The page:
“I wanted to get back into pro cheer and at the time was already 26, didn’t know where I fit in, didn’t know if I wanted to stay in California and try out for the 49ers’ ‘Gold Rush’ so then I decided I wanted to finish out my professional career with a bang and go with a very prestigious organization and ended up moving to Dallas,” Agent-Marrier said.
She moved to Texas in 2010, found the teaching job she currently holds and then a year later tried out for the Cowboys’ cheerleaders.
“At the time I wondered being a single mom and a little older if I’d be able to pull it off,” she recalled.
She did and ended up having a great experience with the NFL club.
“It was pretty amazing,” she remarked. “They are pretty iconic. Their uniform itself is pretty recognizable worldwide. And, they have that reality (TV) show that’s horrifying to watch but sucks you in.”
In fact, Agent-Marrier made a cameo on the show recently.
“I was featured recently because they sponsored a fashion show and made an appearance on the show for that,” she explained.
Now, four years removed from pro cheer, Agent-Marrier is enjoying being a mom, teaching and she’s also a cheer coach at her school. She’s looking forward to returning later this month and help with the clinic at El Camino.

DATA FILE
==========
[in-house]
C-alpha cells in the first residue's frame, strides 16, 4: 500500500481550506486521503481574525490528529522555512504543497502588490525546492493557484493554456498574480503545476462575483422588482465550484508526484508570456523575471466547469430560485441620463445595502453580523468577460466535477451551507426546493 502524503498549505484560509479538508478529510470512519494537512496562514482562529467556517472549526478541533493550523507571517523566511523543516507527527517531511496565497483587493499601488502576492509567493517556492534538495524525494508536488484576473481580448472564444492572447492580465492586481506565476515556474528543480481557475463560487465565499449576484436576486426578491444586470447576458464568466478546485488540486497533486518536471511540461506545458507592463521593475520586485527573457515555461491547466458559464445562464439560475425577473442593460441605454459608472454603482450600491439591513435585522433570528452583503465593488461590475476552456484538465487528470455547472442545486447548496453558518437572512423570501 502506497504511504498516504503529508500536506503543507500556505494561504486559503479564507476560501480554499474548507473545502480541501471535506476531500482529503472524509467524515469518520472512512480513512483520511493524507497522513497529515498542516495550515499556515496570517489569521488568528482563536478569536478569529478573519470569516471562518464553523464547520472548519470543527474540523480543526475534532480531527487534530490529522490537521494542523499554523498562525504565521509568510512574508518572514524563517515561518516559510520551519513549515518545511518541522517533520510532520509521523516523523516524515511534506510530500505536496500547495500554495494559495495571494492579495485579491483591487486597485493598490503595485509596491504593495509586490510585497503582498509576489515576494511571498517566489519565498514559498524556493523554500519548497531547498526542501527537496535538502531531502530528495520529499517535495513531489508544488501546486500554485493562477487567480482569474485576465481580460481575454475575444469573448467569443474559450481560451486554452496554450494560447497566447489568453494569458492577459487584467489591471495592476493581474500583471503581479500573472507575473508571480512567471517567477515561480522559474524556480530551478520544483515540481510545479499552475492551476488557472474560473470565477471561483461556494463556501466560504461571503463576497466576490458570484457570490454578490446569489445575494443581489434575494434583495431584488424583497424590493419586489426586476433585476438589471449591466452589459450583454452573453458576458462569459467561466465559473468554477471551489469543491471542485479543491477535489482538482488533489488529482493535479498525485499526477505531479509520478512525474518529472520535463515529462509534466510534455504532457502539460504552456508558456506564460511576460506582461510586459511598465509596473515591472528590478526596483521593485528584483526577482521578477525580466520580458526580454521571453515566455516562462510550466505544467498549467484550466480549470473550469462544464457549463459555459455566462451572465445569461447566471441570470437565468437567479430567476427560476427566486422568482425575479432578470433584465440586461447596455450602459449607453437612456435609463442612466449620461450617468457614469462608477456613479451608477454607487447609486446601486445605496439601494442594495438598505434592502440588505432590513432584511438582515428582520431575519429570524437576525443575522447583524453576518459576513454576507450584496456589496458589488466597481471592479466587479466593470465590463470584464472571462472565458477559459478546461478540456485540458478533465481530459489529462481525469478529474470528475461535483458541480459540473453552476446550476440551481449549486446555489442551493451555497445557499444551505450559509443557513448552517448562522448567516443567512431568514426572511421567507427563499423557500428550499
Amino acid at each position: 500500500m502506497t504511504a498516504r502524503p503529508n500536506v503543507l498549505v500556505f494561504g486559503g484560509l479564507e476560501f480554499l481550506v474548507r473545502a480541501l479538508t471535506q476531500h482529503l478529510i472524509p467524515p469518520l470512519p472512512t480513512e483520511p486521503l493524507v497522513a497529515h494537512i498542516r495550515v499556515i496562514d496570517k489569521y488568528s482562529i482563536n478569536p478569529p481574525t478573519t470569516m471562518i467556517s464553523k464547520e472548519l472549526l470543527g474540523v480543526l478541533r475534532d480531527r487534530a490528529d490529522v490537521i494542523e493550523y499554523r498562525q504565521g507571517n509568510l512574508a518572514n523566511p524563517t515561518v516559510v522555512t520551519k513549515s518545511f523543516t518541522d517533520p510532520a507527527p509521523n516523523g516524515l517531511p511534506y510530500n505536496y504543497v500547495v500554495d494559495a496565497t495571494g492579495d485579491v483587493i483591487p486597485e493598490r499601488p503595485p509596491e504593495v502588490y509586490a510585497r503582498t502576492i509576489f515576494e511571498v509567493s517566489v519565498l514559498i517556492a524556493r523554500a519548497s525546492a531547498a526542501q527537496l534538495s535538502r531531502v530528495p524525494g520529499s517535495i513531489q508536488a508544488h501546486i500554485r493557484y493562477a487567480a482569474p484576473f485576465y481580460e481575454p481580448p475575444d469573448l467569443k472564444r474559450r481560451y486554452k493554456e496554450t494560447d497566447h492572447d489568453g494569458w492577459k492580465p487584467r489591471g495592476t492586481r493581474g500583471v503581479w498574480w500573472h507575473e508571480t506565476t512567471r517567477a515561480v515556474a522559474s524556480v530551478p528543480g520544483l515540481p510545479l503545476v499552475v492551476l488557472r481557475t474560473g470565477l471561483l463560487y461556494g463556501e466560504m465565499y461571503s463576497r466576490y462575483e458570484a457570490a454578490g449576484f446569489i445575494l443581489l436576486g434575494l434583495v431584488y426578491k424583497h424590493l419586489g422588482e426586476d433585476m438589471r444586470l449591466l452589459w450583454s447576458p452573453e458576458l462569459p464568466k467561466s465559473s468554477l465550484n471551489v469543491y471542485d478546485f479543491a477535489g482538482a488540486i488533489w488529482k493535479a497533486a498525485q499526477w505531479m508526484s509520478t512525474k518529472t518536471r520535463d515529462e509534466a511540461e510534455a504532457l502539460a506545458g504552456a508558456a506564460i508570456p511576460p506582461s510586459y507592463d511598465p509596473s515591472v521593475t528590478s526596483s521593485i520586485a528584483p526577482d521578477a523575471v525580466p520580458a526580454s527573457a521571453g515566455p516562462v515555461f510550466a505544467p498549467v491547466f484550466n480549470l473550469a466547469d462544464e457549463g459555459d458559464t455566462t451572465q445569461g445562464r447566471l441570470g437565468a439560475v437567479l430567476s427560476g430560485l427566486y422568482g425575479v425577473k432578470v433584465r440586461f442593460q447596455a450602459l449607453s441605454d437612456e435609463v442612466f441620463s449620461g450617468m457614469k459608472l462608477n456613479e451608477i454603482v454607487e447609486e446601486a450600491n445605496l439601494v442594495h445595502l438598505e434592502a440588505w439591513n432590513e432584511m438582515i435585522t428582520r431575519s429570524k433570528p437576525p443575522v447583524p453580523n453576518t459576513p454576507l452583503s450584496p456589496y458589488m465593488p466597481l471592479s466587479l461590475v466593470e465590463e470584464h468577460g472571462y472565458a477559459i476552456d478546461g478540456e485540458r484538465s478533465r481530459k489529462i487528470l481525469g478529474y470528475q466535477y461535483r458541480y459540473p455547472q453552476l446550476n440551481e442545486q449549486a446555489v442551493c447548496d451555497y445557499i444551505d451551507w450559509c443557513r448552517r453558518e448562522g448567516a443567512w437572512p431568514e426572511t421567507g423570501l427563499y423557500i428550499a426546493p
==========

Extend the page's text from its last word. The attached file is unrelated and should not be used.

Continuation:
“I’m looking forward to re-uniting with some of my high school teammates,” she said. “I look forward to returning to experience the consistency of normal weather.”
She’s coming to El Camino to help a long-time friend, Erica Oswald, who is reaching out to a new generation of cheerleaders.
“Both of us have the same passion reaching kids to who really don’t have the opportunity financially to do a lot of cheerleading,” Agent-Marrier said. “It’s pretty expensive. (Oswald) is making (the one-day clinic) affordable for families.”
When she’s not teaching or coaching Agent-Marrier runs a fashion blog, SashaAgent.com.
“It’s a way to promote my style and collaborate with a lot of companies to promote their products,” she explained. “It’s a fun way to also include my daughters, dressing up and having fun posting suits on social media.”
To register for the cheer clinic on Oct. 23, go online to intomotioncoaching.com/cheer.
Larson out of
Elk Grove NASCAR driver Kyle Larson was eliminated from “The Chase,” the Sprint Cup circuit’s version of the post-season, on Sunday after a 25th place finish at the race at Dover, Del.